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9 Recruiting Metrics Your Brand Should Be Tracking

As your business works to hire employees it can attract and afford, you may wonder how your hiring team is performing. How do you know if your recruiting efforts are successful or missing the mark?

In the middle of a busy hiring campaign, you may not be thinking about how your hiring team performed, but when things slow down, you will want to know what aspects of your process were effective and what needs improvement. Here is a list of recruiting metrics you can track to gauge your efforts.

1. Cost Per Hire

According to the human resources management organization SHRM, it costs $4,129 on average to hire a new employee. This doesn’t include salary or a sign-on bonus. Costs often include the following:

  • Job posting expenses
  • Advertising, website, and social media fees
  • Employer reputation costs
  • Background checks, drug testing, and eligibility to work
  • Sourcing costs
  • Job fair/campus recruiting expenses
  • Travel expenses, both for the recruiter and candidates (as needed)
  • Recruiting and hiring staff salary/benefit costs
  • Hiring team training on best recruiting practices

There are things you can do to keep your costs per hire lower. If you scrimp too much, however, other recruiting metrics will likely be affected, and the process may become less effective. 

2. Time to Hire

It is important to track the number of days it takes to hire employees. Dividing the total number of days needed to hire employees by the number of employees hired will tell you the average time it took to hire an employee during a specified time period. 

LinkedIn says it takes an average of 41 days to hire an employee. This is two days faster than in 2019. The faster you hire, the less it may cost per hire and the more productivity your company may gain once the hire is made. 

3. External Hiring Rate

The external hiring rate tells you the percentage of your employees that were hired from outside the company. This will be a percentage of all employees hired in the time period measured. 

If six external employees were hired in March and 15 total people were hired, the external hiring rate would be 40%.  

4. Internal Hiring Rate

This rate is the percentage of employees hired to new positions within the company but that already worked there previously. The internal and external hiring rates should add up to 100%. 

5. Employee Turnover Rate

High employee turnover is a common problem for many companies. You will want to know your rate of turnover and how it compares to other companies in your industry. The average turnover in 2022 was 57%. That’s 12 points higher than before COVID. However, this varies between companies and industries. It is rare for a company with a few dozen employees to have no turnover in a given year. However, a higher-than-average rate of turnover indicates a problem with a manager or with the position itself. 

Some positions, typically repetitive and low-skilled ones, have chronically high turnover. Hiring teams can look at these positions for ways to reduce turnover like giving incentives for longevity and increasing salary or benefits for these positions.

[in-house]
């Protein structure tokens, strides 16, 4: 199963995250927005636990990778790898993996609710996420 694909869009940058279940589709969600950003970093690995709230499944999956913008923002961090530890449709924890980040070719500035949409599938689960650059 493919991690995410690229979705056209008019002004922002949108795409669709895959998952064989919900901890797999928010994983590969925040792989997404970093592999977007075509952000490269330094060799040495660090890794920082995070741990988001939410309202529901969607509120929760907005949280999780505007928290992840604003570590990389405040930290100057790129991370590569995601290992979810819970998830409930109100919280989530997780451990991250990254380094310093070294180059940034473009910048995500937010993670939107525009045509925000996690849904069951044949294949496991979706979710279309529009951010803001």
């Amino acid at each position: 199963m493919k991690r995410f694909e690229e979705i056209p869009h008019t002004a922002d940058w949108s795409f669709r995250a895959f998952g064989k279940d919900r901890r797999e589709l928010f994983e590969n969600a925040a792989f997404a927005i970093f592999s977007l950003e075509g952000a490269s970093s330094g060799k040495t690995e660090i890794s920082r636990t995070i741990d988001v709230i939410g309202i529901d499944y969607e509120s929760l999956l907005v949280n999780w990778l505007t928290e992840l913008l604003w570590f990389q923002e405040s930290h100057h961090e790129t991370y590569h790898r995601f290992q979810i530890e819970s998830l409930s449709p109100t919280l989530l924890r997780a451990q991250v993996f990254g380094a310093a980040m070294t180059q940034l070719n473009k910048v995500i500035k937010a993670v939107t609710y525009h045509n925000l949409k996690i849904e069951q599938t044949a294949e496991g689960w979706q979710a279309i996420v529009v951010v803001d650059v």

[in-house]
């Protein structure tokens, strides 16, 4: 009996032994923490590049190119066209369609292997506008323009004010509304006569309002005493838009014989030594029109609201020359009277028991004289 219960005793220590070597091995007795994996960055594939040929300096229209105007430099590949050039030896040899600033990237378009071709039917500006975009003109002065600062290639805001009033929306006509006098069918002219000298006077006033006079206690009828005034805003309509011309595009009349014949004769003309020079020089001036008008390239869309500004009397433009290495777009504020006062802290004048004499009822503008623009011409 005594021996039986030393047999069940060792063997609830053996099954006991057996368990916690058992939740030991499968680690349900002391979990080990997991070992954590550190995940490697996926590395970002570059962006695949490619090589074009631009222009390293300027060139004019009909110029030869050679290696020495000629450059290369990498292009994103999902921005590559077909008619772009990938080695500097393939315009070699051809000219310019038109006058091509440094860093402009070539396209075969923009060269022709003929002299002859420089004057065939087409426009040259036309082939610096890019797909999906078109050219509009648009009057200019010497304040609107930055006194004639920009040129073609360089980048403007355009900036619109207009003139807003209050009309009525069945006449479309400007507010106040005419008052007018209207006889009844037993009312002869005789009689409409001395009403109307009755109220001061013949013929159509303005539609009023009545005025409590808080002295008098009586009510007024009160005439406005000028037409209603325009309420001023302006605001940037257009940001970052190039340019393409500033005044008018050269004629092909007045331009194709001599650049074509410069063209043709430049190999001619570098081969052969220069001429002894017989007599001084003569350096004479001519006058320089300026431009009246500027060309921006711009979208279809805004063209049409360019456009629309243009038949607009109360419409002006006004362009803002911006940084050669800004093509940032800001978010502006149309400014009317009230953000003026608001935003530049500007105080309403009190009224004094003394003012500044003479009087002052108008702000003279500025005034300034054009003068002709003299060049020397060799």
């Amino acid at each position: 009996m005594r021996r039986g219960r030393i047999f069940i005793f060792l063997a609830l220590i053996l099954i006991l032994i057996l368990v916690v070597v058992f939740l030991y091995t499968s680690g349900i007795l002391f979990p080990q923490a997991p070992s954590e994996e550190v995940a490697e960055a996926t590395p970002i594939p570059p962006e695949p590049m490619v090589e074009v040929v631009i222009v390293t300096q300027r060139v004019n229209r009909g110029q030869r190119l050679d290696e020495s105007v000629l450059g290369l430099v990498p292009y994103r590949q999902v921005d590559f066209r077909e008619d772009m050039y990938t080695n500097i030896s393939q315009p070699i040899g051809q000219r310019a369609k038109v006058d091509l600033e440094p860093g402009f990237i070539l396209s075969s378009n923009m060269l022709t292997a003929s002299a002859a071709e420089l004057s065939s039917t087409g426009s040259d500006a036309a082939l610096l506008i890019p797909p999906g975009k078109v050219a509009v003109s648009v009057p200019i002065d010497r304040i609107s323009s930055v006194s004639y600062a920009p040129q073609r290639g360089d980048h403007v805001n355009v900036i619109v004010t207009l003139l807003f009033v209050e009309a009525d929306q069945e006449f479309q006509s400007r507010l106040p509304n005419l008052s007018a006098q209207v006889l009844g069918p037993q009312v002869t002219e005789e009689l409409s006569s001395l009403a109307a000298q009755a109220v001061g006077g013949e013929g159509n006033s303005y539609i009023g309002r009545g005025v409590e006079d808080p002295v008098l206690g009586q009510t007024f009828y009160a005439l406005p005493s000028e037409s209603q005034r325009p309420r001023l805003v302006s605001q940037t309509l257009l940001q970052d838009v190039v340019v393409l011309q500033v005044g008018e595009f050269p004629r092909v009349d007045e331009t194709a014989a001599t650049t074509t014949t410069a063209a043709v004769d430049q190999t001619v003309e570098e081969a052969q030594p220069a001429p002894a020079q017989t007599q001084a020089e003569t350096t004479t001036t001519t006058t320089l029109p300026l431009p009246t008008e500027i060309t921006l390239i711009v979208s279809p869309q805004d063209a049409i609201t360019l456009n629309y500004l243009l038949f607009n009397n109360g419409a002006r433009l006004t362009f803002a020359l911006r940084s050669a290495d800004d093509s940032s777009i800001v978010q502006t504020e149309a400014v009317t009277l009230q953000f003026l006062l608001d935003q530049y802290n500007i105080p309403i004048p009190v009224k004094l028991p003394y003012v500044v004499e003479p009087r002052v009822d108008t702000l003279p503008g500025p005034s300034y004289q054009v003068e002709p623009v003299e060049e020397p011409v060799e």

6. Offer Acceptance Rate

Only a small number of candidates will accept offers, but that number should jump higher when only those who got job offers are considered. Companies with offer acceptance rates below of 50% of the candidates to whom they offered jobs may want to get more feedback about candidates’ reasons for turning down offers. 

7. Retention Rate

The retention rate is the opposite of turnover rate. It’s the percentage of employees that stayed with your company over the last year. The more employees you hold onto, the lower your hiring costs can be. 

Retention rate is most often compared to the previous year or years to see whether hiring is stable or volatile. It is worth spending money to improve retention through bonuses or other rewards. This will ultimately save a company money that would be used for hiring costs.

8. Source Performance Rate

It’s useful to know where hires were sourced from and how many came from each source. Some companies even learn to rely more heavily on sources that already produce the most hires, while others put effort into improving low-performing sources. 

9. Candidate Satisfaction

Candidates may be willing to give you feedback on their level of satisfaction with the hiring process overall or with a part of it like the timeframe to wait after the first interview. Improvements to the hiring process can boost candidate satisfaction when appropriate feedback is collected.

Establishing a Baseline

Using your team’s hiring data will first give you a baseline. Over time, this will give you data with which to compare subsequent hiring periods. It’s important to look for the positive trends in your hiring practices rather than just criticizing what you think needs to be better. 

If your hiring metrics do not reflect an effective hiring process, you may need help to improve. GDH can interpret your hiring data and help you figure out what to do to improve your numbers or reach goals you’ve previously set for successful hiring. 

Contact us today for help with hiring, including making sense of hiring data and anything else you identify as a troublesome area.

Posted on May 31, 2022, 12: 30PM

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